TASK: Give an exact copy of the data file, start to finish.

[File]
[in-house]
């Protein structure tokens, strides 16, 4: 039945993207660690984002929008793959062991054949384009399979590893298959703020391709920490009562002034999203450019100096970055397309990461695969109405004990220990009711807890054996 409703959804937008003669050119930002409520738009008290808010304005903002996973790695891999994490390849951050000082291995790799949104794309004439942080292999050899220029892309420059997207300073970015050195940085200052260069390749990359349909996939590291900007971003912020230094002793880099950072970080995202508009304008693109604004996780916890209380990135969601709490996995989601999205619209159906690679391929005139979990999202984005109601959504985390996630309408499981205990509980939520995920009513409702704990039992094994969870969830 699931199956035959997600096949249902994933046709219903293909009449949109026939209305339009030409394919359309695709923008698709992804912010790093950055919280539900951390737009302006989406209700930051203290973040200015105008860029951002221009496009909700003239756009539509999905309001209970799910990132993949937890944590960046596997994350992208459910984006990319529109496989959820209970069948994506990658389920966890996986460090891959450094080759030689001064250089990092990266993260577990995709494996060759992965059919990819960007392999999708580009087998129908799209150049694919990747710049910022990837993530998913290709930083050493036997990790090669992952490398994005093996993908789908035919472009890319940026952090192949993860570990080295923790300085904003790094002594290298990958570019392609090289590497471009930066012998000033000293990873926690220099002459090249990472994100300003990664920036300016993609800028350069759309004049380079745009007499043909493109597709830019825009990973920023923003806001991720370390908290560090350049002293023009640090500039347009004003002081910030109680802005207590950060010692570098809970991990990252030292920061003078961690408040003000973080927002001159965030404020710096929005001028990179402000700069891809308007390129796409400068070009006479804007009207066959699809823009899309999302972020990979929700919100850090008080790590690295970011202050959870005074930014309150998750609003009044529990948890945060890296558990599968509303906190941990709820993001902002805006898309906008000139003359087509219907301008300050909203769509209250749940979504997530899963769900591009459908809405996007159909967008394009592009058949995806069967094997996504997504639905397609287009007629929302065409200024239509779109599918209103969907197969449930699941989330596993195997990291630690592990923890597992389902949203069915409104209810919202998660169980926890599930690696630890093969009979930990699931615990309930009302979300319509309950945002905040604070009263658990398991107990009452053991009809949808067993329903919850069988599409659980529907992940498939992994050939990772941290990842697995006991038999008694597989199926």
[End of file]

[in-house]
């Protein structure tokens, strides 16, 4: 039945993207660690984002929008793959062991054949384009399979590893298959703020391709920490009562002034999203450019100096970055397309990461695969109405004990220990009711807890054996 409703959804937008003669050119930002409520738009008290808010304005903002996973790695891999994490390849951050000082291995790799949104794309004439942080292999050899220029892309420059997207300073970015050195940085200052260069390749990359349909996939590291900007971003912020230094002793880099950072970080995202508009304008693109604004996780916890209380990135969601709490996995989601999205619209159906690679391929005139979990999202984005109601959504985390996630309408499981205990509980939520995920009513409702704990039992094994969870969830 699931199956035959997600096949249902994933046709219903293909009449949109026939209305339009030409394919359309695709923008698709992804912010790093950055919280539900951390737009302006989406209700930051203290973040200015105008860029951002221009496009909700003239756009539509999905309001209970799910990132993949937890944590960046596997994350992208459910984006990319529109496989959820209970069948994506990658389920966890996986460090891959450094080759030689001064250089990092990266993260577990995709494996060759992965059919990819960007392999999708580009087998129908799209150049694919990747710049910022990837993530998913290709930083050493036997990790090669992952490398994005093996993908789908035919472009890319940026952090192949993860570990080295923790300085904003790094002594290298990958570019392609090289590497471009930066012998000033000293990873926690220099002459090249990472994100300003990664920036300016993609800028350069759309004049380079745009007499043909493109597709830019825009990973920023923003806001991720370390908290560090350049002293023009640090500039347009004003002081910030109680802005207590950060010692570098809970991990990252030292920061003078961690408040003000973080927002001159965030404020710096929005001028990179402000700069891809308007390129796409400068070009006479804007009207066959699809823009899309999302972020990979929700919100850090008080790590690295970011202050959870005074930014309150998750609003009044529990948890945060890296558990599968509303906190941990709820993001902002805006898309906008000139003359087509219907301008300050909203769509209250749940979504997530899963769900591009459908809405996007159909967008394009592009058949995806069967094997996504997504639905397609287009007629929302065409200024239509779109599918209103969907197969449930699941989330596993195997990291630690592990923890597992389902949203069915409104209810919202998660169980926890599930690696630890093969009979930990699931615990309930009302979300319509309950945002905040604070009263658990398991107990009452053991009809949808067993329903919850069988599409659980529907992940498939992994050939990772941290990842697995006991038999008694597989199926």